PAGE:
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I’ve just updated MaduraDocs. There are some minor cleanups in functionality but mostly tidy ups in the project structure making it easier to integrate into your ant projects. I’m now making use of ivyroundup which is a dedicated ivy repository. Previously I’ve used Maven repositories, which ivy can see okay, but they can be a bit inconsistent with naming, so it is easy to get duplicate jar files of different versions pulled into the project. ivyroundup is nicely ‘moderated’, and seems clean of such issues.

Before I say anymore about ivyroundup I should say just a little about Apache Ivy. Apache Ivy is a mechanism that manages dependencies in your project. You supply a list of products such as log4j, commons collections etc, that your project needs, plus one or more repositories to find them in. When requested ivy fetches the relevant jar files. But it also knows that those products need other products and so on so it fetches those too. That’s a very brief overview, it does more but hopefully you get the idea. You can also easily build your own complete local ivy repository. This is normal for corporates who like the level of control. We do this at my day job.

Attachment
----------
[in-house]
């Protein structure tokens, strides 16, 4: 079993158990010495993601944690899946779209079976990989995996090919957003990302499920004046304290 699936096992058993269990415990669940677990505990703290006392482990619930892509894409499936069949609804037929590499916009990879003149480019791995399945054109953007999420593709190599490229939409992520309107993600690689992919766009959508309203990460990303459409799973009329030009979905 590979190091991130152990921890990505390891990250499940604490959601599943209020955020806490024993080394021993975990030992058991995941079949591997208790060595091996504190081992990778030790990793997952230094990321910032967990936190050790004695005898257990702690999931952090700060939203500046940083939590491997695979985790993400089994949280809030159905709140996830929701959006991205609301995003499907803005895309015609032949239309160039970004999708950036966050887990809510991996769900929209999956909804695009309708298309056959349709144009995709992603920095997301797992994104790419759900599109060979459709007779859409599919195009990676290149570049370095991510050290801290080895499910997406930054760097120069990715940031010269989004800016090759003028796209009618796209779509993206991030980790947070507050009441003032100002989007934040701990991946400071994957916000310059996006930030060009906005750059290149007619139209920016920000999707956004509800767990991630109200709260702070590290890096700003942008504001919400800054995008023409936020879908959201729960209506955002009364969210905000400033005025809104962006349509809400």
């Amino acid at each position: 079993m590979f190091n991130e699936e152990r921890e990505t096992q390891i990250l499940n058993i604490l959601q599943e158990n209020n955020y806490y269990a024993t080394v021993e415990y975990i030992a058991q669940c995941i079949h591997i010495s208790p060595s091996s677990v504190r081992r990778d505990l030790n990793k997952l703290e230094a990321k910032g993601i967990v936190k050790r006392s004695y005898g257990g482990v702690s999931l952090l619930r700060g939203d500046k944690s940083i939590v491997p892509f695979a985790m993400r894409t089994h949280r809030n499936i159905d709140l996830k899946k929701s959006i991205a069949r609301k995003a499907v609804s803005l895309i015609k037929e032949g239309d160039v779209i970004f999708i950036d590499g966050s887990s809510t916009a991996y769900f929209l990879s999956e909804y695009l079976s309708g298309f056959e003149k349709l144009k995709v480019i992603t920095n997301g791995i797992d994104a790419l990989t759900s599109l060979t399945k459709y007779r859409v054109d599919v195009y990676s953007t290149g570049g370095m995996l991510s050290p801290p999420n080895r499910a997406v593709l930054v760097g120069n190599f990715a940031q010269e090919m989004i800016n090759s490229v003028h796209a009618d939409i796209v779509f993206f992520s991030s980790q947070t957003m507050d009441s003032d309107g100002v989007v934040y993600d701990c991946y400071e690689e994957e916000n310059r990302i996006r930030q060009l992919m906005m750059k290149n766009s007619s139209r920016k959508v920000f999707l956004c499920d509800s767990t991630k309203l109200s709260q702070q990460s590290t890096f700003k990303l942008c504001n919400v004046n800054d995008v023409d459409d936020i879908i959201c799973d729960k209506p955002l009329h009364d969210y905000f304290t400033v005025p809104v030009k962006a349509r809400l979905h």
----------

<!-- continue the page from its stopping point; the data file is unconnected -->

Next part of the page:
The typical repository holds the dependency references as well as the artifacts (jar files). But not necessarily. There’s an option to only store the dependency references and a url to find them, which can be elsewhere. So the ivyroundup repository doesn’t have to consume a vast amount of space because it is essentially a bunch of xml files. That means you can pull a copy down to your local machine and mess about with it to add any missing bits you need. Then you attach the patch file with your changes to the helpful project owner who does some QA and then adds it in.

I’ve got all the dependencies sorted out now and they are in the ivyroundup repository. So that means the MaduraDocs project is somewhat smaller as well as easy to use. You just include it in your ivy dependencies and, during your ant build, you invoke a small ant file that gets pulled down from ivy (so ivy is not restricted to jars). This is described in detail in the docs which are, of course, generated by MaduraDocs.

Since I now have things so tidy I have uploaded the project to the SVN repository in googlecode.

Edit: I’ve moved this to a maven project on github. So it doesn’t use ivy now.

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